The Volkswagen Group posted an 18-percent surge in earnings before interest and taxes (EBIT) in the fourth quarter of 2013 to EUR3.11 billion ($4.27 billion), thanks to record sales at its Audi and Porsche brands that countered investments on new models development and production expansion. The figures were based on Bloomberg calculations using the VW’s full-year and nine-month results.
VW expects its operating profit margins to be between 5.5 percent and 6.5 percent for 2014. The carmaker’s revenue is expected to “move within a range of 3 percent” from a year ago, with sales hiking “moderately.” “Challenges for the Volkswagen group will come from the difficult market environment and fierce competition, as well as interest rate and exchange rate volatility and fluctuations in raw materials prices,” VW said in a statement.
Volkswagen is planning to spend EUR84.2 billion through 2018 as it attempts to become the largest carmaker in the world, surpassing Toyota Motor Corp. VW sees an expansion in the United States as vital to that bid. VW’s fourth quarter profit missed the EUR3.17 billion average of 11 analyst estimates surveyed by Bloomberg.
Its gain are currently boosted by its Chinese operations while global growth has been hindered by slumping sales for the VW brand in the US as well as sluggish demand in Europe. VW’s 2013 full-year revenue surged 2.2 percent to EUR197 billion. “Volkswagen should benefit from a gradual revival of the European car market this year,” Daniel Schwarz, an analyst at Commerzbank AG, said prior to the results, adding that growth in China will continue.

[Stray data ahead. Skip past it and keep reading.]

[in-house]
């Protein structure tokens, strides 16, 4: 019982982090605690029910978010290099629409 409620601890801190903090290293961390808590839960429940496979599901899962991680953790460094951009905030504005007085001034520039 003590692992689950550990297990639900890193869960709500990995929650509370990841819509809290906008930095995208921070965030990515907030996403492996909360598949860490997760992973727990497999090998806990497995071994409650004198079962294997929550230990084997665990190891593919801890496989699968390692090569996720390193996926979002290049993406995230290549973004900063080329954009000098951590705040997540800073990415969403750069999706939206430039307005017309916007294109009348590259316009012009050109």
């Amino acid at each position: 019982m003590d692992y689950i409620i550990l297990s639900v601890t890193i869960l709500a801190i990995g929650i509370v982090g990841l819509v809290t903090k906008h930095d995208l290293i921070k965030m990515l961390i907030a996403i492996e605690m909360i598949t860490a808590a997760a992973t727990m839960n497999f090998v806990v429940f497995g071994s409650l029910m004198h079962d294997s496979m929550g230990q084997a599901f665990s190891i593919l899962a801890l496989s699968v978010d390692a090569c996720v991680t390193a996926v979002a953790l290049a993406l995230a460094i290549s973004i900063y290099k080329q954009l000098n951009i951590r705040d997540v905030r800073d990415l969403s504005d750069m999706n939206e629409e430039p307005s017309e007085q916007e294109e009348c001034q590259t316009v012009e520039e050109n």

In the full year 2013, the VW Group sold 9.728 million vehicles around the world, around 4.1 percent than the sales figure in 2012, pegged at 9.345 million. The surge in group sales allowed the VW Group to post an increase of 2.2 percent in sales revenues, from EUR192.68 billion in 2012 to around 197.01 billion in 2013. This led to an operating profit of EUR11.76 billion in full year 2013, compared to EUR11.50 billion in 2012, for a surge of 1.5 percent.
Before tax is considered, profit stands at EUR12.43 billion in full year 2012, which is a drop of 51.2 percent from EUR25.49 billion in 2012. Profit after tax is at EUR9.15 billion in 2013, a decline of 58.2 percent from EUR21.88 billion in 2012. The lower profit before tax in 2012 is attributable to the integration of Porsche into the group, which effects is pegged at EUR12.3 billion. Consequently, profit after tax is also lower, as made worse by a surge in the tax rate from 14.1 percent to 26.4 percent.